WheatonArts in Millville, New Jersey, is preparing to unveil its second “Emanation” exhibition during its long-running GlassWeekend event, a biennial gathering of collectors and artists to celebrate, discuss, buy and sell glass artwork coming up on June 9, 10 and 11, 2017. WheatonArts is a multi-dimensional nonprofit in Southern New Jersey, with programs ranging from a museum of American glass history to programming celebrating regional folk culture. But “Emanation,” initiated in 2015, is focused on the contemporary moment in art through an ambitious program to break down the barriers between fabricators and contemporary artists, something that other programs such as the high-profile Glasstress program by Berengo Studio in Venice don't directly address. Unlike that program, which brings well-known artists to Venice to have their ideas realized by glass masters, the "Emanation" project is based in the studios of WheatonArts' Creative Glass Center of America, best-known for its long-running fellowship program that allows artists free rein to realize experimental ideas at this unique facility. The New Jersey project is careful to avoid the one-way street of becoming a fabrication station. There are multiple efforts to create synergy between the artists and the facility, including during the installation of the exhibition component. The artists chosen for the second iteration of "Emanation" -- Emily Brown, Vanessa German, Michael Joo, Lorna Simpson, Therman Statom, Matthew Szösz, and the group Flock the Optic -- reveal varying levels of technical expertise working with glass, which creates interactions that cross-pollinate between artists approaching the project with different perspectives.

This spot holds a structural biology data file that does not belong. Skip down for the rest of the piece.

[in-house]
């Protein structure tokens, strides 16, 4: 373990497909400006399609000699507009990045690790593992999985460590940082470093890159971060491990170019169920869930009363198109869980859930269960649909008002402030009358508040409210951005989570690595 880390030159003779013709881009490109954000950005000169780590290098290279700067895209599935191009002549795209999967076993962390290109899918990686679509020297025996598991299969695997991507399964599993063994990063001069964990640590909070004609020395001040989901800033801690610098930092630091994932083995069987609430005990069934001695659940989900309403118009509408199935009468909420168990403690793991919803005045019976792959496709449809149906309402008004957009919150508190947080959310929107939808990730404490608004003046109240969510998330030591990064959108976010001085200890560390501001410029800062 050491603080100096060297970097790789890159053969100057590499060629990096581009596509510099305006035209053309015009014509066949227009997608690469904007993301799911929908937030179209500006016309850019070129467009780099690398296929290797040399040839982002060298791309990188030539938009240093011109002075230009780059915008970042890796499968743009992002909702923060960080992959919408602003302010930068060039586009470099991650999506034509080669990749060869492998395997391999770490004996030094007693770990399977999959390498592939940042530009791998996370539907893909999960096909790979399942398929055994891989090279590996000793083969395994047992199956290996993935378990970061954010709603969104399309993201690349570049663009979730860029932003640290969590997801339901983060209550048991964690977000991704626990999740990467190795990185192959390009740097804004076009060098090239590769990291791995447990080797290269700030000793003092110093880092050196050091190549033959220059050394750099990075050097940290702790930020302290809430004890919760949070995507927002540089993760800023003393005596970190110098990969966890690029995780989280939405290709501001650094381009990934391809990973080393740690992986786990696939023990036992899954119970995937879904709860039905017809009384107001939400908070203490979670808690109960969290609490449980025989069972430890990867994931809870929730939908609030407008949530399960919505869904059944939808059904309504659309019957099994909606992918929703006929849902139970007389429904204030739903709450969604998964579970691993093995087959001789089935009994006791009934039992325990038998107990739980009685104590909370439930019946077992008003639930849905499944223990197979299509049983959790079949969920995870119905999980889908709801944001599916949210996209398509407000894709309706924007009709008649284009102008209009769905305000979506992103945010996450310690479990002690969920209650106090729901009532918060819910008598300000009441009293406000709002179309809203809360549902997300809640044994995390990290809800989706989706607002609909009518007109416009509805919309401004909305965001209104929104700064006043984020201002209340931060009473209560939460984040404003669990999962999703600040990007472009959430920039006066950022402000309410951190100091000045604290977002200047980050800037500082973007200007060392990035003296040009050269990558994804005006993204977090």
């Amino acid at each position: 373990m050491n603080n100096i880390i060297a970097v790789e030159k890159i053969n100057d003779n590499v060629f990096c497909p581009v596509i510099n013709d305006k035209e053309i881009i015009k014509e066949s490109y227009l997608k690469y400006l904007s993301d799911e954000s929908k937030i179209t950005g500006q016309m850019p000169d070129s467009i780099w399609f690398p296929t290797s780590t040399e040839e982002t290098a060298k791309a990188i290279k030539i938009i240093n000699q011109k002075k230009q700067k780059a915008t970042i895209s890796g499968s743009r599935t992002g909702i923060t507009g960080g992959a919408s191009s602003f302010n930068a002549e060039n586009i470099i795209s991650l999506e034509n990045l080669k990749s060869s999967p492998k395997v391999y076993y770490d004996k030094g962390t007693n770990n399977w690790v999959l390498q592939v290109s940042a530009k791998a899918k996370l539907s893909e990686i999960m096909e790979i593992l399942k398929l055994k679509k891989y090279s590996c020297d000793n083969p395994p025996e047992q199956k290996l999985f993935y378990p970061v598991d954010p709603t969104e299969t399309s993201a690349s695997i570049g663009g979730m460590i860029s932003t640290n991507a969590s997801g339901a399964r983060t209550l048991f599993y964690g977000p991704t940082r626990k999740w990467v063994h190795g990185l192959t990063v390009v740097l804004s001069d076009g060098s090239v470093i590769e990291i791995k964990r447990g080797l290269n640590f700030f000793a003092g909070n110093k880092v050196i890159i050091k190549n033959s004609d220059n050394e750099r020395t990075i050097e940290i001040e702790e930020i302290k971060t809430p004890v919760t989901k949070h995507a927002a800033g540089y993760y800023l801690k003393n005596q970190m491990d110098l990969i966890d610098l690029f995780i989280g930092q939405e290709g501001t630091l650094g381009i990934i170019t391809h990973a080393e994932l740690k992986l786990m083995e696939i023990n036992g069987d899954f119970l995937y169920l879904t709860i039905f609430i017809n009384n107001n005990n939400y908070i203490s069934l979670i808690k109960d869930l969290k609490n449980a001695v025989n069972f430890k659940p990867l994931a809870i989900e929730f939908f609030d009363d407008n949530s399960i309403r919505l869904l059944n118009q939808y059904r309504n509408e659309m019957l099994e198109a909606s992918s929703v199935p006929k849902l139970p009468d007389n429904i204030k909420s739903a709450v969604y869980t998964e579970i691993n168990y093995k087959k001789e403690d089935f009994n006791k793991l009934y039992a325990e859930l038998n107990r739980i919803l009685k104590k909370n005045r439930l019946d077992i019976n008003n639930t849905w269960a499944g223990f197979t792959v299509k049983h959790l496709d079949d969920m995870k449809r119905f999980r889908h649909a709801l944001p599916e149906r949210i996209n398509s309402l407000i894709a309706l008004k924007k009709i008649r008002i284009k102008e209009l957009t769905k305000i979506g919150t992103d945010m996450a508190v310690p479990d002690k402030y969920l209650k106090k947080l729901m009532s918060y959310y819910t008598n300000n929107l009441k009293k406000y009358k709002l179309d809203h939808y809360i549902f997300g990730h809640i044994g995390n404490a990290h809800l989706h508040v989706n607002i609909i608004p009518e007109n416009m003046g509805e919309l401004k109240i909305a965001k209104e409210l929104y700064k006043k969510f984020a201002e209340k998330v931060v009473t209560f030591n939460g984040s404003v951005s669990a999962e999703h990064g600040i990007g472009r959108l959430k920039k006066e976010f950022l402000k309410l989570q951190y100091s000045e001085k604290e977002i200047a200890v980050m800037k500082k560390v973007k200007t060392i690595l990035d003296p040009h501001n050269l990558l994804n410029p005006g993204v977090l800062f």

In honor of its fifth anniversary, Chihuly Garden and Glass, the for-profit long-term Chihuly exhibition in Seattle Center, is offering a $10,000 scholarship for an emerging glass artist in the Seattle region to take classes at either Pilchuck Glass School or Pratt Fine Arts Center. The program is offered in conjunction with the Chihuly Studio. Though announced through Facebook and a press release, information on how to apply for this opportunity hasn't been easy to locate. The application is on the Garden and Glass website, but only under "Events," where it comes up at the bottom of an article about the organization's fifth-anniversary activities. Still, this is a generous opportunity, one of a series of initiatives to give back to the glass art community, and worthy of attention for every Seattle-area glass artist who fits the criteria.